Calculating the value of unquantifiable change, identifying the ingredients of intangible success — it is no easy task to plan and evaluate social innovation. Yet, in the face of competing needs and limited resources, it must be done. “The more you understand why something was or was not successful the more you can generalize later and come up with best practices that will help future projects have success,” said Russ Wilde, of Bow Valley College in Calgary. Wilde is directing a project to develop evidence-based criteria for evaluating social innovation and to identify factors that promote or inhibit its success.... Read more
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June 22, 2016

Overcoming the Pressure for Perfection: Teens and Body Image

They are everywhere, the pictures of muscular men and lovely, skinny women, endlessly available to anxious teenage eyes and aggravating the longstanding adolescent problem of poor self-esteem. “The problem has indeed gotten worse,” said Marie-Ève Blackburn, of Cégep de Jonquière’s ECOBES (Centre d’Étude des Conditions de vie et des Besoins de la population) in an interview. “Images of the ideal body shape, both female and male, are increasingly and relentlessly portrayed and promoted in the media.” Blackburn is director of a project on body image and self-esteem in adolescents, funded by the Social Sciences and Humanities Research Council, as part... Read more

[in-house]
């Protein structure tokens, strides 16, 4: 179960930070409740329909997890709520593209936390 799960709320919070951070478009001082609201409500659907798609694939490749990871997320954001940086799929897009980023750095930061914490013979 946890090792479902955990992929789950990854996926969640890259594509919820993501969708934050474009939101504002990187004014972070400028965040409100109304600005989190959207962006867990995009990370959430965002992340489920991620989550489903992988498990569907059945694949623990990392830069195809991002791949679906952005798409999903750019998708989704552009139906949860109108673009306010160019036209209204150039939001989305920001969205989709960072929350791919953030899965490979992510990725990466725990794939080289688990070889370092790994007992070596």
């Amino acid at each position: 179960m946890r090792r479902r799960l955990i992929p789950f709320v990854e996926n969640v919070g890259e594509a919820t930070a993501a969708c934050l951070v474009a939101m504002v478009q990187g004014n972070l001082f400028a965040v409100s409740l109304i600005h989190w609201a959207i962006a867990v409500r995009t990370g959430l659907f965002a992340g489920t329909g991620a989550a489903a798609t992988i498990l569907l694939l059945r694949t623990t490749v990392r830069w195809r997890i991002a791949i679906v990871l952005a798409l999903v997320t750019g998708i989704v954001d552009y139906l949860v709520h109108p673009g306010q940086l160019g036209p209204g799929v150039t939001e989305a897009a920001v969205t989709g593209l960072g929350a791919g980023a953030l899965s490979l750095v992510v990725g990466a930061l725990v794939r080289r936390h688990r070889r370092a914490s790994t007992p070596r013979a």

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June 22, 2016

Reaching Across a Digital Divide

Rummaging around in a child’s school bag almost invariably produces something scary, ranging from a forgotten sandwich to notice of a parent-teacher meeting — two weeks earlier. Schools can’t do much about the sandwiches but they have been increasingly turning to electronic communication to reach parents. The problem is, not all parents have equal access to technology, nor do they all have the same level of comfort with it. Josée Thivierge, an educational consultant with Le Centre d'étude des conditions de vie et des besoins de la population (ÉCOBES) at Cégep de Jonquière, is leading a study into high school... Read more